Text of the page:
"A growing pattern of underinvestment and uncoordinated planning has led to a range of concerns that are felt across the country, including widespread congestion, unsafe bridges, inadequate water supply and an electricity grid that is increasingly pressed beyond its ability." -- NGA Chair and Pennsylvania Governor Ed Rendell (pictured).
The National Governors Association (NGA) 2009 Winter Meeting concluded today with a closing plenary session highlighting infrastructure financing best practices from around the world and charting an action-based roadmap for NGA Chair Pennsylvania Gov. Ed Rendell's initiative, Strengthening Our Infrastructure for a Sustainable Future.
"A growing pattern of underinvestment and uncoordinated planning has led to a range of concerns that are felt across the country, including widespread congestion, unsafe bridges, inadequate water supply and an electricity grid that is increasingly pressed beyond its ability," said Gov. Rendell. "To ensure our nation's ability to compete in an evolving global economy and respond to crucial energy and environmental challenges, we must not only maintain our infrastructure system but also enhance and improve it."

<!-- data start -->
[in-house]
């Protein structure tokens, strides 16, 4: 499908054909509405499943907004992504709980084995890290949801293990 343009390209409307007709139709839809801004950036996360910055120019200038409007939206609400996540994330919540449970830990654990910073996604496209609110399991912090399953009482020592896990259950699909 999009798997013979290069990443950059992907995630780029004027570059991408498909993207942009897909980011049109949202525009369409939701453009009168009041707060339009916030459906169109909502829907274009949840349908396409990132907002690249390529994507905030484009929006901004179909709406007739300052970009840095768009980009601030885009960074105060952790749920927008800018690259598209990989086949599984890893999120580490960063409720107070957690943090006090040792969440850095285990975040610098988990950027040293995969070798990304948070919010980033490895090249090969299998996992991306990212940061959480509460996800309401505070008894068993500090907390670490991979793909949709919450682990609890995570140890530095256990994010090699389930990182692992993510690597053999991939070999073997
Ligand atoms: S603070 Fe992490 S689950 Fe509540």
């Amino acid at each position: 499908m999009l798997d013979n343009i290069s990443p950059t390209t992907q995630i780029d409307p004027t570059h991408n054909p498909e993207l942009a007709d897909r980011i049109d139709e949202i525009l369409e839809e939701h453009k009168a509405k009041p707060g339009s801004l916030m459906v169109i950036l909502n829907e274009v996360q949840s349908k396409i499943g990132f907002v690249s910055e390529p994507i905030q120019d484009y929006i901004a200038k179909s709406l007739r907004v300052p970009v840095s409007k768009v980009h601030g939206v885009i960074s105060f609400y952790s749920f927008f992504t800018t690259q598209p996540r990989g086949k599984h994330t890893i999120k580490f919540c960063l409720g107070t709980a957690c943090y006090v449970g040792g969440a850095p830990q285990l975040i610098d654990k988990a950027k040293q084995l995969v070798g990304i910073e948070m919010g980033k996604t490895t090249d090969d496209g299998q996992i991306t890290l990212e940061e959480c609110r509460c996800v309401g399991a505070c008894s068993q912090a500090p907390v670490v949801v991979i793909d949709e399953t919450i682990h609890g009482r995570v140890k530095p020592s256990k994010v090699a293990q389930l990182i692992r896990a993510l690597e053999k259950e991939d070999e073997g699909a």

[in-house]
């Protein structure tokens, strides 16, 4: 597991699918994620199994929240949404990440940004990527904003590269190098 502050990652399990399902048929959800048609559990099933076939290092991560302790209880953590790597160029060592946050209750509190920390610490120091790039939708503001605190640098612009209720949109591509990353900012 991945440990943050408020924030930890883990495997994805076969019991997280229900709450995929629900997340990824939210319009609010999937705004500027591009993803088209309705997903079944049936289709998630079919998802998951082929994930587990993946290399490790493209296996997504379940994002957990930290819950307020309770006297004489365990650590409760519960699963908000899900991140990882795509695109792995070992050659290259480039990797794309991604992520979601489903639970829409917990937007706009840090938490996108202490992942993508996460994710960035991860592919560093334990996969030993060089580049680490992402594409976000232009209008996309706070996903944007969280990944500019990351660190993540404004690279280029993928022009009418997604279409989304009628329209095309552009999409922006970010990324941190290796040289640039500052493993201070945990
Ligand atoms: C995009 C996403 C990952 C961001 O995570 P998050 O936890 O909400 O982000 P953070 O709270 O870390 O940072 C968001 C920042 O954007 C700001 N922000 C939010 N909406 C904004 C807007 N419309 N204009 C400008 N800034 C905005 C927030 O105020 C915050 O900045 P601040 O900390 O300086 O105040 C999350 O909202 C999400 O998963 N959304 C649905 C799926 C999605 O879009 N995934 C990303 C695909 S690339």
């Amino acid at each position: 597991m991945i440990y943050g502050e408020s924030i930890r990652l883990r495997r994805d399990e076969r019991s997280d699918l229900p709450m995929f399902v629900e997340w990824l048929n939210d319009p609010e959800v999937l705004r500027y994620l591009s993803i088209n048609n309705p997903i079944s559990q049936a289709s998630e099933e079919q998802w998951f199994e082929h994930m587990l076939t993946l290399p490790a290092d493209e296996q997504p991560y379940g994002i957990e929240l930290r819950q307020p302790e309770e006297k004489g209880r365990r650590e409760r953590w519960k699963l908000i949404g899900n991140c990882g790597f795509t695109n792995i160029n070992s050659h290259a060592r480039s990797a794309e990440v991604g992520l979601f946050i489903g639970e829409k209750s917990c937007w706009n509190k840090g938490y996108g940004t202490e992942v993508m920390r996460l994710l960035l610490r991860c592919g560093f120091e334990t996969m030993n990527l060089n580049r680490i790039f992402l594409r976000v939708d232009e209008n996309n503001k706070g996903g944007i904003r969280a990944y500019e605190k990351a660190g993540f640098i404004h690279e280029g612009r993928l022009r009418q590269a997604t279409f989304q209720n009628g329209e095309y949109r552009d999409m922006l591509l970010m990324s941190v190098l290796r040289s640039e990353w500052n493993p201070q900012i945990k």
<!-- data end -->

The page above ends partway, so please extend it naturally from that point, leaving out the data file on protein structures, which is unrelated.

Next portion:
"A robust, well-maintained national infrastructure is essential to sustaining -- and growing -- America's economic vitality, environmental health and quality of life," said NGA Vice Chair Vermont Gov. Jim Douglas. "States that successfully formulate a new, sustainable infrastructure vision for America in the 21st century will be helping to improve the daily lives of all Americans and revitalize the nation for years to come."
Dr. Robert Atkinson, founder and president of the Information Technology and Innovation Foundation, provided his perspectives on government's role in developing other forms of infrastructure, such as broadband and smart electric grid technology. He also discussed approaches other nations are taking to fund and finance transportation and recommended options states and the federal government can consider moving forward, including those examined by the National Surface Transportation Infrastructure Financing Commission.
Denmark's Minister for Climate and Energy Connie Hedegaard offered insights into the Danish experience with transportation infrastructure, including how Denmark has successfully integrated rail into its transportation system. She also provided advice on balancing urban and rural concerns, ways to utilize new pricing and financing mechanisms and strategies to integrate new technologies such as plug in hybrid electric vehicles.